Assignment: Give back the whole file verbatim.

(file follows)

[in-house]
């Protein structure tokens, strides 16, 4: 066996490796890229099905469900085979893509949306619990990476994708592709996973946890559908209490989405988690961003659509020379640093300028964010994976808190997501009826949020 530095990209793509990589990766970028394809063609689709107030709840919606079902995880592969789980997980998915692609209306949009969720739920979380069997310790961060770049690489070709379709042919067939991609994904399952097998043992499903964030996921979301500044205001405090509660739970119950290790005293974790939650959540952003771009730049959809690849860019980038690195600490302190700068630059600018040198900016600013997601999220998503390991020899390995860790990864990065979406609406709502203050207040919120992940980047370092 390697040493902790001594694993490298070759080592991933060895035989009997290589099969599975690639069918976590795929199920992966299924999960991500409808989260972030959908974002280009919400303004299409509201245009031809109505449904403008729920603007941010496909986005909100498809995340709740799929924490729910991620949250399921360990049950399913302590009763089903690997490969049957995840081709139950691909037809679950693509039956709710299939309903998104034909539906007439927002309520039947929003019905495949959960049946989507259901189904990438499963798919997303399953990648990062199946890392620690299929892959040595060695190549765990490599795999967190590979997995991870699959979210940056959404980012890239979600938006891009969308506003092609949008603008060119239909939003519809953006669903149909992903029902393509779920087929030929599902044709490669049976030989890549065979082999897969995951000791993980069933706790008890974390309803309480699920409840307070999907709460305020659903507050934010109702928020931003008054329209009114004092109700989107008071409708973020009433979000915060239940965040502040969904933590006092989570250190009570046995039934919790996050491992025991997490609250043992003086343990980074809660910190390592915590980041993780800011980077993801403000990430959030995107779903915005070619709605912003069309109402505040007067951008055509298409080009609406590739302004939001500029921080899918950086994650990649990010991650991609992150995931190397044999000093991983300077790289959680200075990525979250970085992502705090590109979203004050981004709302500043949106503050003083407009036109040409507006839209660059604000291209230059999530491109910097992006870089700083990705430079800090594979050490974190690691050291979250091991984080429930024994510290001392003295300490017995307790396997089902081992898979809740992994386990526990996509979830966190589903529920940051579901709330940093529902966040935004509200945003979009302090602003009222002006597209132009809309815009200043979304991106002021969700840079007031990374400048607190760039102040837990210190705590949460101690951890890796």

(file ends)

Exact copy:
[in-house]
């Protein structure tokens, strides 16, 4: 066996490796890229099905469900085979893509949306619990990476994708592709996973946890559908209490989405988690961003659509020379640093300028964010994976808190997501009826949020 530095990209793509990589990766970028394809063609689709107030709840919606079902995880592969789980997980998915692609209306949009969720739920979380069997310790961060770049690489070709379709042919067939991609994904399952097998043992499903964030996921979301500044205001405090509660739970119950290790005293974790939650959540952003771009730049959809690849860019980038690195600490302190700068630059600018040198900016600013997601999220998503390991020899390995860790990864990065979406609406709502203050207040919120992940980047370092 390697040493902790001594694993490298070759080592991933060895035989009997290589099969599975690639069918976590795929199920992966299924999960991500409808989260972030959908974002280009919400303004299409509201245009031809109505449904403008729920603007941010496909986005909100498809995340709740799929924490729910991620949250399921360990049950399913302590009763089903690997490969049957995840081709139950691909037809679950693509039956709710299939309903998104034909539906007439927002309520039947929003019905495949959960049946989507259901189904990438499963798919997303399953990648990062199946890392620690299929892959040595060695190549765990490599795999967190590979997995991870699959979210940056959404980012890239979600938006891009969308506003092609949008603008060119239909939003519809953006669903149909992903029902393509779920087929030929599902044709490669049976030989890549065979082999897969995951000791993980069933706790008890974390309803309480699920409840307070999907709460305020659903507050934010109702928020931003008054329209009114004092109700989107008071409708973020009433979000915060239940965040502040969904933590006092989570250190009570046995039934919790996050491992025991997490609250043992003086343990980074809660910190390592915590980041993780800011980077993801403000990430959030995107779903915005070619709605912003069309109402505040007067951008055509298409080009609406590739302004939001500029921080899918950086994650990649990010991650991609992150995931190397044999000093991983300077790289959680200075990525979250970085992502705090590109979203004050981004709302500043949106503050003083407009036109040409507006839209660059604000291209230059999530491109910097992006870089700083990705430079800090594979050490974190690691050291979250091991984080429930024994510290001392003295300490017995307790396997089902081992898979809740992994386990526990996509979830966190589903529920940051579901709330940093529902966040935004509200945003979009302090602003009222002006597209132009809309815009200043979304991106002021969700840079007031990374400048607190760039102040837990210190705590949460101690951890890796």